Jump to content


Register a free account to unlock additional features at BleepingComputer.com
Welcome to BleepingComputer, a free community where people like yourself come together to discuss and learn how to use their computers. Using the site is easy and fun. As a guest, you can browse and view the various discussions in the forums, but can not create a new topic or reply to an existing one unless you are logged in. Other benefits of registering an account are subscribing to topics and forums, creating a blog, and having no ads shown anywhere on the site.

Click here to Register a free account now! or read our Welcome Guide to learn how to use this site.


What's the truth about Windows Defender and Windows Security Essentials?

  • Please log in to reply
2 replies to this topic

#1 cafejose


  • Members
  • 1,019 posts
  • Local time:03:16 PM

Posted 24 September 2016 - 02:50 AM

I am confused, so asking here.  Is Windows Security Essentials on Windows 10 an obsolete name for what is now called Windows Defender?  Could or should someone download and install MSE onto a Windows 10 computer as an alternative to other commercial Security & Protection Anti-Infection products?  If a person does this, then has he two forms of either MSE, or of W.Defender and they being redundant will interfere with each other?  


I do NOT understand after seeing and reading these:





BC AdBot (Login to Remove)


#2 cafejose

  • Topic Starter

  • Members
  • 1,019 posts
  • Local time:03:16 PM

Posted 24 September 2016 - 03:07 AM

I just found this article:



If I correctly understand, Windows 10 includes "Windows Defender", which is the new name for what was called "Microsoft Security Essentials".  MSE includes antivirus and anti-malware.


Does this mean that My new Windows 10 computer having Windows Defender running and up-to-date, and having Windows Firewall running, is fully protected?  No need for installing a commercial or retail Security and Protection program?

#3 quietman7


    Bleepin' Janitor

  • Global Moderator
  • 51,596 posts
  • Gender:Male
  • Location:Virginia, USA
  • Local time:06:16 PM

Posted 24 September 2016 - 03:49 AM

Windows 8 and Windows 10 integrates a more robust version of Windows Defender (and uses that name) for its anti-virus and anti-malware protection. Windows 8/10 Defender provides the same level of protection against malware as Microsoft Security Essentials (MSE) provides on older operation systems and uses the same daily virus definition updates. Although it uses the same name, Windows Defender 8/10 it is not the same as the older version of Defender found in previous operating systems (Windows 7/Vista) which was an anti-malware (anti-spyware) program intended to supplement your anti-virus (not replace it).

If you use Windows 8/10 Defender as your primary anti-virus, there is no need to install another anti-virus solution.Windows Defender works automatically with Windows Update to ensure that your virus and spyware definitions are kept up to date. Windows Defender auto-updates once every 24 hours and gets defintion updates via Windows Update if you have that feature set to "Download and install updates automatically". Updates will not occur automatically if Windows Update is set to "Check for updates but let me choose whether to download and install them" or "Never check for updates (not recommended)". See the MSE Definitions/Signatures Update FAQ. However, you can also manually download definition updates (32-bit or 64-bit) from the Microsoft Malware Protection Center.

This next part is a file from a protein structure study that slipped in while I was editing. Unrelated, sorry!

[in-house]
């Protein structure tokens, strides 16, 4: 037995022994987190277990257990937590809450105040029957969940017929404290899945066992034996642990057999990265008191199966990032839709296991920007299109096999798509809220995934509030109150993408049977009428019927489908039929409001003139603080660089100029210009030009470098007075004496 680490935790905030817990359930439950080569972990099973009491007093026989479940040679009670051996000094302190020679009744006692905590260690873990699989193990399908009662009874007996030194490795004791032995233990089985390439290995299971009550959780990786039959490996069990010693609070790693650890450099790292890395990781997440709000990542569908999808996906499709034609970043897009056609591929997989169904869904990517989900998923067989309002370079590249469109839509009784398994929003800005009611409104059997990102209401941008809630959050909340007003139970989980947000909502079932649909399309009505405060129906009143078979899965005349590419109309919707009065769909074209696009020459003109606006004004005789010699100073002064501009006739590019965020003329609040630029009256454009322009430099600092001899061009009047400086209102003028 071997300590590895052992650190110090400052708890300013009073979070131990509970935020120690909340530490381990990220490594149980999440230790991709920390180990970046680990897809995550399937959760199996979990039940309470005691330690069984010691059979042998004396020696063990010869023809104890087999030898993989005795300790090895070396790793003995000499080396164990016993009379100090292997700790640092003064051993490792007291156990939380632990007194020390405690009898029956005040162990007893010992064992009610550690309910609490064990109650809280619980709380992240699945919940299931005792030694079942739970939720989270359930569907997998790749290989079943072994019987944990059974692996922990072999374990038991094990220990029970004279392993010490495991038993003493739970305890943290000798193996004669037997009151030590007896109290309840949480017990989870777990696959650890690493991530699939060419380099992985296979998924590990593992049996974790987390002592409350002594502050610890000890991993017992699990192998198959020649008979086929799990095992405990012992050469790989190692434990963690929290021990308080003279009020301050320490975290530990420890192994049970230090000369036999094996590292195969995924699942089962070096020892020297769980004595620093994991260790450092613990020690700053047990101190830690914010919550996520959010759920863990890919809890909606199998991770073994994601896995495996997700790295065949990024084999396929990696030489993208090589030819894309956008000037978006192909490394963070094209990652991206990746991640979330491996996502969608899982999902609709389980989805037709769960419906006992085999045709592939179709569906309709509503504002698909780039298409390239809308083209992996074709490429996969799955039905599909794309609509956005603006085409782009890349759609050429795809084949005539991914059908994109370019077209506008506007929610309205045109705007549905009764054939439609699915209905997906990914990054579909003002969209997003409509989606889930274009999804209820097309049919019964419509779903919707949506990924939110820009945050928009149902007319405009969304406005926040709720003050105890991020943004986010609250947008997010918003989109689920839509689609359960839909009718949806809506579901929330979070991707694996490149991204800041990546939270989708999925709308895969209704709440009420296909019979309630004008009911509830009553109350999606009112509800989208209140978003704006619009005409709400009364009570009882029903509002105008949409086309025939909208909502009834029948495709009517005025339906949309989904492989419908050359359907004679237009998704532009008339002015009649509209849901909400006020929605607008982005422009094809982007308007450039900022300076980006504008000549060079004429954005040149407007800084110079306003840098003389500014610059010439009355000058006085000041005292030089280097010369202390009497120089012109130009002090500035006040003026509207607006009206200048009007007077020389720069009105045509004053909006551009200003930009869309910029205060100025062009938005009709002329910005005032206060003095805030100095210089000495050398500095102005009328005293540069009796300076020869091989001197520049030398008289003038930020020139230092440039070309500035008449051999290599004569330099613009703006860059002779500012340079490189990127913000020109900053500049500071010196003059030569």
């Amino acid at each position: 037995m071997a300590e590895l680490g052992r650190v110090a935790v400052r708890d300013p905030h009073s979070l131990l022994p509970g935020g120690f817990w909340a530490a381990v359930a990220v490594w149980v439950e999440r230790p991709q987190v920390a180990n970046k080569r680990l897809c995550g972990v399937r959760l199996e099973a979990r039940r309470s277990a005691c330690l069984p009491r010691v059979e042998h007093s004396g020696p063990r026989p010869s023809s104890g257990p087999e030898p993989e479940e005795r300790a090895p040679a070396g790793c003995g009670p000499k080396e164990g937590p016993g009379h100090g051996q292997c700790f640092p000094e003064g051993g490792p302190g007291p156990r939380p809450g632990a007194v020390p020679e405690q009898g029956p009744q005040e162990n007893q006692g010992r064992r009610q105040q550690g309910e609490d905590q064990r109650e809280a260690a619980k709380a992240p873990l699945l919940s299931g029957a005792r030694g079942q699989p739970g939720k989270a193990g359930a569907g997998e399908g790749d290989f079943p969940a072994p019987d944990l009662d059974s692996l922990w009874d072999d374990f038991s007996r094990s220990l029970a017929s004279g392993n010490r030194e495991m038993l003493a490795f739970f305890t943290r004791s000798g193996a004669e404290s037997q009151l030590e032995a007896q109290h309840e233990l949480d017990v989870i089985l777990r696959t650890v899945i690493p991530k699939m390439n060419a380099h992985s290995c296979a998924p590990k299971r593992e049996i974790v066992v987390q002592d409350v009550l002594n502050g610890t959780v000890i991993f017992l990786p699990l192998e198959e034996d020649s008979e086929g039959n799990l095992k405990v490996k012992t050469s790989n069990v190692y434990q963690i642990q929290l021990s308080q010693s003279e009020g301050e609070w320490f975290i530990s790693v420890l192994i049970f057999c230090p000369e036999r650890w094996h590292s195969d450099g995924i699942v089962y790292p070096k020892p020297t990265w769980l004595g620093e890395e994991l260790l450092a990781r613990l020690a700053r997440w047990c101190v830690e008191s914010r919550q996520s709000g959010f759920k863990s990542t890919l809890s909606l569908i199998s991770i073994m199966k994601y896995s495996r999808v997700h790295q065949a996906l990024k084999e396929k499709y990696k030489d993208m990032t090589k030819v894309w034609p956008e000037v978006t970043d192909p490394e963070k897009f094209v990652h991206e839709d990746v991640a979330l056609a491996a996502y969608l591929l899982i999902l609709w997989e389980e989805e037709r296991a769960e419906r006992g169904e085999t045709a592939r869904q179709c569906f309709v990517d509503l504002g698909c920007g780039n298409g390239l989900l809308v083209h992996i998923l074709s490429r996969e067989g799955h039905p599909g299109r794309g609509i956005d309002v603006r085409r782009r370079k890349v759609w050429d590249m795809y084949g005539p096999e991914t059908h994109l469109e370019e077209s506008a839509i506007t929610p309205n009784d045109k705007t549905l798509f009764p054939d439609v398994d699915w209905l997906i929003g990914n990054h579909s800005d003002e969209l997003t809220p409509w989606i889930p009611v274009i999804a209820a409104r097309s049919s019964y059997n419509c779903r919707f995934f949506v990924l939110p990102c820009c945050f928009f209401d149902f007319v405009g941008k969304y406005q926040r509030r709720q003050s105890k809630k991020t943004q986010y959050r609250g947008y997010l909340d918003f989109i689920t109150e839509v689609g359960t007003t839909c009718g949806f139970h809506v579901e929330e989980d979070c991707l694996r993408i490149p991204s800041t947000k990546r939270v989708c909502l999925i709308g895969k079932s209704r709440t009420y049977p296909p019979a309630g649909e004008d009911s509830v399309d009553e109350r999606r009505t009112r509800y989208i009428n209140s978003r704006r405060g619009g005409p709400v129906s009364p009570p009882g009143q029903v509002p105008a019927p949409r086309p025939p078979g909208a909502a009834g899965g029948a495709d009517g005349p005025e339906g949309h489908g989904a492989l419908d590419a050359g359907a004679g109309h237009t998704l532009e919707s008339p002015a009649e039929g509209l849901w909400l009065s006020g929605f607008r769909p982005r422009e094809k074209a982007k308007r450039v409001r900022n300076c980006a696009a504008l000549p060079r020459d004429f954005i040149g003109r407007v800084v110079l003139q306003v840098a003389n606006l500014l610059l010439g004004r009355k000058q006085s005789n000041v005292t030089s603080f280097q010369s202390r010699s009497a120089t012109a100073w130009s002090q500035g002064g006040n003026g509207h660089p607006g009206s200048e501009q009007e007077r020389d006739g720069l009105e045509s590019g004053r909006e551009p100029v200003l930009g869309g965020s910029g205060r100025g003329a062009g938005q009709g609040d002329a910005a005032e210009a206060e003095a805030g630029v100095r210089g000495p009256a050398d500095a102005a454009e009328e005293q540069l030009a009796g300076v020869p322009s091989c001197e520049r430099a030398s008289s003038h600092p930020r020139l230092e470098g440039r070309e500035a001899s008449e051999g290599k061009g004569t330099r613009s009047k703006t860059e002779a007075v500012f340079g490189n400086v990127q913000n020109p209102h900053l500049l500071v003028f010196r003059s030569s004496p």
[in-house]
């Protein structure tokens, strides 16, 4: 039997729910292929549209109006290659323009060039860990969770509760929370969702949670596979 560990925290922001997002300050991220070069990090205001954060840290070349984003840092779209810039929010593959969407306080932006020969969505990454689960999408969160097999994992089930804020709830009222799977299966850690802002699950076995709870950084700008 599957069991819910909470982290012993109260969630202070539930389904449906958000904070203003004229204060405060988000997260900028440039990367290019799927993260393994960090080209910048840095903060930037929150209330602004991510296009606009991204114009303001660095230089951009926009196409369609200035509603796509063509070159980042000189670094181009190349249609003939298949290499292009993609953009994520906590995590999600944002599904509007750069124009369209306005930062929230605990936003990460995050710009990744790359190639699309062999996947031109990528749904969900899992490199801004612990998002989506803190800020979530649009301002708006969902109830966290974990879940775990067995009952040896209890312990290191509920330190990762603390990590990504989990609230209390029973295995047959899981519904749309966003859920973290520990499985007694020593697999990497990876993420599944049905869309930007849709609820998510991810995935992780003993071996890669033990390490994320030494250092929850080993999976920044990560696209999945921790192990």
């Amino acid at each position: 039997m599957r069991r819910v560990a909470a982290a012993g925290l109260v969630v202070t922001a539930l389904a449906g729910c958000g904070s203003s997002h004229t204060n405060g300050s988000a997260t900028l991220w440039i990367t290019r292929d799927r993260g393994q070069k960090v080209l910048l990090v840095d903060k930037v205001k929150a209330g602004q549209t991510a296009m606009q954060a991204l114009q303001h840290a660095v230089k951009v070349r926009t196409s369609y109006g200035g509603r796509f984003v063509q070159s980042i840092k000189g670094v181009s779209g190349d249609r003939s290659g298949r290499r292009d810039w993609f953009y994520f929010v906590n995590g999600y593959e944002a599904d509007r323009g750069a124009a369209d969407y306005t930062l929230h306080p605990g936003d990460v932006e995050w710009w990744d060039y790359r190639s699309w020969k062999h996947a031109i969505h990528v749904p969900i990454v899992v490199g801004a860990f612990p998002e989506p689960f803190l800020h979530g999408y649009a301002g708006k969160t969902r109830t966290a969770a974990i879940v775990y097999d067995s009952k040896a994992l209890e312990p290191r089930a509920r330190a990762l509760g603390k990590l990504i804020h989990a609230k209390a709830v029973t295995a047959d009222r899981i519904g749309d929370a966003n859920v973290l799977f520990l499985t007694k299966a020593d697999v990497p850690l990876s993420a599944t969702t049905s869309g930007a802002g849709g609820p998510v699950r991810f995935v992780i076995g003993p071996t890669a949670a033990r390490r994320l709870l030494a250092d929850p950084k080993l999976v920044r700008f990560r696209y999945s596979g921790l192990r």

Since Windows 8/10 Defender includes anti-virus protection, it typically is disabled automatically by the installation of a third-party anti-virus program except for Limited Periodic Scanning in Windows 10 Anniversary Update. If a trial anti-virus (i.e. McAfee, Norton, Webroot, etc) came preinstalled on your computer or you installed one, Windows Defender will be turned off (disabled). Windows Defender recognizes the install and automatically disables itself when other anti-virus products are used to avoid conflicts. Windows 8/10 Defender will remain disabled until that anti-virus software has been completely uninstalled.

IMO Windows 8/10 Defender is just as good as any other free antivirus solution (and probably easier to use for the novice) without bundled toolbars or nagging popups...read Is Windows Defender Good Enough.

Although Windows 8/10 Defender provides some anti-malware protection...it is weak, meaning it does not provide comprehensive protection and cannot prevent, detect and remove all threats at any given time. This is true for most anti-virus solutions. Anti-virus and anti-malware programs each perform different tasks as it relates to computer security and threat detection. Essentially, they look for and remove different types of malicious threats. Therefore, you need both an anti-virus and an anti-malware solution for maximum protection.

If you have not done so already, you may want to read these topics:
Windows Insider MVP 2017-2018
Microsoft MVP Reconnect 2016
Microsoft MVP Consumer Security 2007-2015 kO7xOZh.gif
Member of UNITE, Unified Network of Instructors and Trusted Eliminators

If I have been helpful & you'd like to consider a donation, click 38WxTfO.gif

0 user(s) are reading this topic

0 members, 0 guests, 0 anonymous users